Skip to comments.What’s behind a fair minimum wage? | As It Turns Out ($15 'not necessarily socialism')
Posted on 02/05/2014 2:58:22 AM PST by Libloather
The Bureau of Labor projects the majority of jobs developing to be low-wage service jobs. Is this the fault of the unemployed who are still out there looking for decent work, or is this the fault of big businesses who have greedily outsourced their production jobs for increased profit?
There was an article a couple of years ago about Henry Ford. He paid his assembly line workers a $5 per day back in 1914 (thats $118 in todays dollars, according to MeasuringWorth.com). He did this because he wanted to increase productivity and reduce turnover and if his employees could buy his cars, all the better for him.
That isnt necessarily socialism, folks. Thats just good business.
(Excerpt) Read more at kingstoncommunitynews.com ...
Nancy Pelosi avoided it too
If its good business the good business owners will do it thrive.
That brand is long gone...wonder why??
Ford paid his workers such a then- high wage fro basically two reasons:
1. There was a labor shortage..He needed to attract workers, especially from competitors.
2. Ford had introduced the assembly line. Workers were very resistant to it at first..it was totally different from anything else..so he needed the higher wage to convince them to come work and try it..
And that was Henry Ford's decision to make, not the government's to mandate.
Raising the minimum wage for a larger area will have the effect of cheapening the wages of those making more through inflation, and thus damage the middle class (some more).
I believe that is the Marxists' desired effect.
If it is a local phenomenon, it will make the landlords and real estate brokers a bundle (and increase tax revenues--gummint can be greedy, too), but the average person will suffer in the long run--especially if they are on a fixed income.
There is no such thing as a “fair” wage except in the minds of the employers and the employees. In a free market, it’s an agreement/contract between the 2. What you offer and what I accept are transactions between free adults in a free market. What they agree to is “fair”.
In reality, however, we do not have a free market. It is so rife with government involvement, cronyism, efforts to influence prices and wages by means of illegal immigrants, and market distortions by everything from the EPA to the IRS to NAFTA that the entire discussion has become a political tool to appeal to voters.
From that standpoint, any effort to arrive at something “fair” is impossible.
I imagine that in our era the closest to a “fair” wage is to own your own business and at least have the opportunity to make your own “fairness”.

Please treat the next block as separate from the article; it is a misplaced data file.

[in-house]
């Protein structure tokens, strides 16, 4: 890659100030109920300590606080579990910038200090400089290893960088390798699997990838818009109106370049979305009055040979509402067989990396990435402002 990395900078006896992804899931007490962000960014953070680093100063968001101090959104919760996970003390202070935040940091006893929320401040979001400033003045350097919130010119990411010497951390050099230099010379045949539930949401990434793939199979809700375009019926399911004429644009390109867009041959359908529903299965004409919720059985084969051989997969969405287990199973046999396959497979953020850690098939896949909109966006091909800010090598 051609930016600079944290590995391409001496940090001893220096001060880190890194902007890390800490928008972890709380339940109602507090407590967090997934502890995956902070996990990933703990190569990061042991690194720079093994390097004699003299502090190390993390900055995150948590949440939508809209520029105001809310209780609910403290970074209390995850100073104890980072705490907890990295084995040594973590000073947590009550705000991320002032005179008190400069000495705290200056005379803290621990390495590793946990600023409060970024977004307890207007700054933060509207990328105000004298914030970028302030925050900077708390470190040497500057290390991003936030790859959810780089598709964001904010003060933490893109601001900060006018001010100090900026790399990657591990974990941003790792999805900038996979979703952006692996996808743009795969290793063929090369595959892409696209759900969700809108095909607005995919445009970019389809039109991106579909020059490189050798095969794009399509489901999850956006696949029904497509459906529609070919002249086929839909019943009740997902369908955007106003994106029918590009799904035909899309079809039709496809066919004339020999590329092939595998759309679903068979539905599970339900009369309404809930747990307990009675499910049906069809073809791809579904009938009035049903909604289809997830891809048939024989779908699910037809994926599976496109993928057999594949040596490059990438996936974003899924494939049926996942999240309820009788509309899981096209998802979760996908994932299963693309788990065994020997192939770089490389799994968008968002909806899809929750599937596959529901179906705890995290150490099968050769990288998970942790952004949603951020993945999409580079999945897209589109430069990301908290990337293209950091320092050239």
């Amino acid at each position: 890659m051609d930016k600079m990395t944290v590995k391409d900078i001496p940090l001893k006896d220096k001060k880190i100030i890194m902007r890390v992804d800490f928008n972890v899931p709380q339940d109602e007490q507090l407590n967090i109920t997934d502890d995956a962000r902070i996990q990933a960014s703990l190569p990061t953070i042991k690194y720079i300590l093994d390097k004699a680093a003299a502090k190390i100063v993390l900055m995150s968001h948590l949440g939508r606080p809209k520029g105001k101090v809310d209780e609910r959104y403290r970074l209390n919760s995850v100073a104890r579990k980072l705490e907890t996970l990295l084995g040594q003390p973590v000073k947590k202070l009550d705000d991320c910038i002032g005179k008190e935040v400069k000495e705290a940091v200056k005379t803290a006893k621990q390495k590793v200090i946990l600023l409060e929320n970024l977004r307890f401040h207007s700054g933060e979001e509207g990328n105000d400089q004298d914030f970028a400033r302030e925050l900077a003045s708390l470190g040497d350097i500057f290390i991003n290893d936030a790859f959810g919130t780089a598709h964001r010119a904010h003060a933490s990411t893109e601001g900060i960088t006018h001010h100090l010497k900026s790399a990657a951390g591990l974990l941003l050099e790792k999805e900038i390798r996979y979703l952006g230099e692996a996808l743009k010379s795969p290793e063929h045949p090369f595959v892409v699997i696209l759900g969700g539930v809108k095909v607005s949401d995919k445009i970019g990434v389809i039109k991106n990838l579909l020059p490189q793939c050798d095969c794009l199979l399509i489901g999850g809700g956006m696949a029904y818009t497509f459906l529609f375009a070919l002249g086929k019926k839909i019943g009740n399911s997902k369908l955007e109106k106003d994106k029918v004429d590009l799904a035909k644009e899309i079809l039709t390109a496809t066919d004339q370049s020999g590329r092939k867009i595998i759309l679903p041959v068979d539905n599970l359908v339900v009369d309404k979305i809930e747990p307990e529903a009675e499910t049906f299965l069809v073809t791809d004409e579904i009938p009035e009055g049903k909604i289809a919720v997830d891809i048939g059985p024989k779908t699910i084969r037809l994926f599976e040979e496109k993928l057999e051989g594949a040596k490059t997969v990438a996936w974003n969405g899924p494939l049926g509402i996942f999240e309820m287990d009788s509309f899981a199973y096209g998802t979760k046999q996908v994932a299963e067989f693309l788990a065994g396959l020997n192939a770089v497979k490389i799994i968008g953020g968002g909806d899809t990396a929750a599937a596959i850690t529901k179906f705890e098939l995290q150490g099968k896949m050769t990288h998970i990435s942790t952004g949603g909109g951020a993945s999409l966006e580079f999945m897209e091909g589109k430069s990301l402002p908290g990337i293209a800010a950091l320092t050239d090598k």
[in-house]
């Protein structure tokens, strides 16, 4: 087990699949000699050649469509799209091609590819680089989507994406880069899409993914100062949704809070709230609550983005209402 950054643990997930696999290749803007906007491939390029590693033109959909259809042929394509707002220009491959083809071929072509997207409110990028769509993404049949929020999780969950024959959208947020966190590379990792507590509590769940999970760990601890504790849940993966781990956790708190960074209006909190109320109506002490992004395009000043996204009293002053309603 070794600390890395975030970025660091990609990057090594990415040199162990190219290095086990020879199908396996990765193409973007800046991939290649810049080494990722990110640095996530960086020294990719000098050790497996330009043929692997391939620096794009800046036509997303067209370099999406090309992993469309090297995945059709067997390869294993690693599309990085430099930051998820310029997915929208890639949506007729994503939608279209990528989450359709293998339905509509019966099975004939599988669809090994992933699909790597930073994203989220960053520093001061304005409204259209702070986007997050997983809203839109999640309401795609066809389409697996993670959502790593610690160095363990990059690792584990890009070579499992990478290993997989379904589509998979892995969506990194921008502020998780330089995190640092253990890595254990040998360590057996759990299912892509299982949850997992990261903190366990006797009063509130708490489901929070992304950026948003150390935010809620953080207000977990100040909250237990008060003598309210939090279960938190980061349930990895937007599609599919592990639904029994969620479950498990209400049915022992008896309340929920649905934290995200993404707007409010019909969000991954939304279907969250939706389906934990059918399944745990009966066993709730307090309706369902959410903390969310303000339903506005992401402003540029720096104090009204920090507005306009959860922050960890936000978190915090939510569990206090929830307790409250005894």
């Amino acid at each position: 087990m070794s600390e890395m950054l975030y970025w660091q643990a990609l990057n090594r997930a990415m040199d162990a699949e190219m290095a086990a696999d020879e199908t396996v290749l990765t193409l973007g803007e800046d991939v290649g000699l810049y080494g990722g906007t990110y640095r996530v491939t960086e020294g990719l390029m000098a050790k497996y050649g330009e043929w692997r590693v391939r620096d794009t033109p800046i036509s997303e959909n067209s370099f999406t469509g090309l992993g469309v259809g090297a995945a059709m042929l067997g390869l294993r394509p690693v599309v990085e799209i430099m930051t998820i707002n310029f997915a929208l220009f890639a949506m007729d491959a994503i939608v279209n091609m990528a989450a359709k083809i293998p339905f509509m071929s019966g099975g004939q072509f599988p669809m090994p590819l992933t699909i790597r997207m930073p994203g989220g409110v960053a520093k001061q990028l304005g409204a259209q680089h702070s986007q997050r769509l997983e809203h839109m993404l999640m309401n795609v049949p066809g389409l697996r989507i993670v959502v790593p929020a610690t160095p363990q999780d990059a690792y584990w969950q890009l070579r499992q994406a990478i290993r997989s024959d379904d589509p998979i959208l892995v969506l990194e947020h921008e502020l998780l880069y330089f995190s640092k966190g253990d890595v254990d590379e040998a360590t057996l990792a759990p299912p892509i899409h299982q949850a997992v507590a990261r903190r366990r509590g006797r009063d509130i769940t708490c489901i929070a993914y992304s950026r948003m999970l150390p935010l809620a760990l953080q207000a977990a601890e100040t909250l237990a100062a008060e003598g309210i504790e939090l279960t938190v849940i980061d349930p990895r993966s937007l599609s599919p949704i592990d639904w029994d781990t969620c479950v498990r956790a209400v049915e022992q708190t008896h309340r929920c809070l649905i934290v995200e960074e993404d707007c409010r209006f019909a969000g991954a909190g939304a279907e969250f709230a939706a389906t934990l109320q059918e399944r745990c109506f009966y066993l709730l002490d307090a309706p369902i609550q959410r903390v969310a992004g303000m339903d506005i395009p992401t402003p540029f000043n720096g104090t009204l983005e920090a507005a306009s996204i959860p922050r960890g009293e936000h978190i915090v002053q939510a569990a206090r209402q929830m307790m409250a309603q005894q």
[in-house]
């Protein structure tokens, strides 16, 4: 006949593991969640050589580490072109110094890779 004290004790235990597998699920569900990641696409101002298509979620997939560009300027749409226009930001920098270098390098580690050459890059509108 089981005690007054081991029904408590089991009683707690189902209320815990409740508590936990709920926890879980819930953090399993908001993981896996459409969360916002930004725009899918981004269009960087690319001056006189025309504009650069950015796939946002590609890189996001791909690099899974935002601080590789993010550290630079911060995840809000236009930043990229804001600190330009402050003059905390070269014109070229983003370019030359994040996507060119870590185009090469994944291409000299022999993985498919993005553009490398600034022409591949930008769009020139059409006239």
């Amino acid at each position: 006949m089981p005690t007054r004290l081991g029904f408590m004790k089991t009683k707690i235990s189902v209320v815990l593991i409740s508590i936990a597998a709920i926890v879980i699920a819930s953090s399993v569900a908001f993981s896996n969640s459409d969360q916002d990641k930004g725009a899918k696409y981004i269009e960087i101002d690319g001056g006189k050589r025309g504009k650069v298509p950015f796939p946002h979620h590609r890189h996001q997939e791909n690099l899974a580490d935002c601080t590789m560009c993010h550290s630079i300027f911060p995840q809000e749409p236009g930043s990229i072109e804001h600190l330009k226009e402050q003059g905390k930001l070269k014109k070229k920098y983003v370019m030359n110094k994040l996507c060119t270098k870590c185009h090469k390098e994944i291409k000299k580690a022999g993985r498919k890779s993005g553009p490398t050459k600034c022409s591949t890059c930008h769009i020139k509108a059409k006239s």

Why stop at $15 make it $25.
Hardly true of the current minimum wage labor market.
Note that Ford raised his wages on his own accord...not forced by the government
His competitors weren’t happy...they wanted government to stop Ford from raising wages.
It will have the effect of narrowing portals of entry to the workforce. Fast food restaurants may have 100% or more annual employee turnover rate. Most leave when they find better jobs. According to company estimates, one in every eight American workers has been employed by McDonald's at some time. If half the jobs in a fast food restaurant are replaced by automation, that's half as many who will gain entrance to the work force. (It does create a permanent underclass of Democrat voters who are dependent on the government for their every need.)
Plus Ford wasn’t dictated to by the fed. gov. He made a business decision...just like the owner of any other business. What Ford did had nothing to do with raising the minimum wage. If Ford couldn’t have paid his workers that money, he wouldn’t have done so. That’s a lot different than the gov. telling a business owner what they have to pay their workers.
Let’s go for PERFECT “Social Justice”. Everybody makes 25$ an hour, period. Celebs, Lawyers, Doctors, Athletes, Celebs, even the unemployed. We would have a perfect equal society, no?
Back in the mid 1980s I could buy 4 books for $20 now two paperback books cost me that. Minimum wage has increased the cost of living.
The automation created to replace low skill workers in turn creates a higher paying, higher skilled job for someone to maintain and repair the automation equipment. That job will not go to a minimum wage flunkey.
True that. And unfortunately, it's not a 1:1 ratio -- one tech might maintain dozens if not hundreds of machines.
More low-skill workers trying to enter the workforce will have no minimum wage job experience on his or her resume to prove to other employers that he can show up at work on time and follow instructions.
"Obamanomics -- expanding the permanent underclass!"
Ford paid what he did, at his own option, because it was good for his business, and not because the government forced him. He also expected more than $5 a day in value from his workers.
And that was Henry Ford’s decision to make, not the government’s to mandate.
We HAVE a winner...no more calls please.
:: The Bureau of Labor projects the majority of jobs developing to be low-wage service jobs. Is this the fault of the unemployed who are still out there looking for decent work, or is this the fault of big businesses who have greedily outsourced their production jobs for increased profit? ::
How about market forces performing as designed?
If, as an employer, I had need for a worker and the regulators said that $10/hr was fine with them...
Well, by golly, if I hire from outside the company that ^VP of Operations^ opening will be $10/hr to start.
You forgot politicians.
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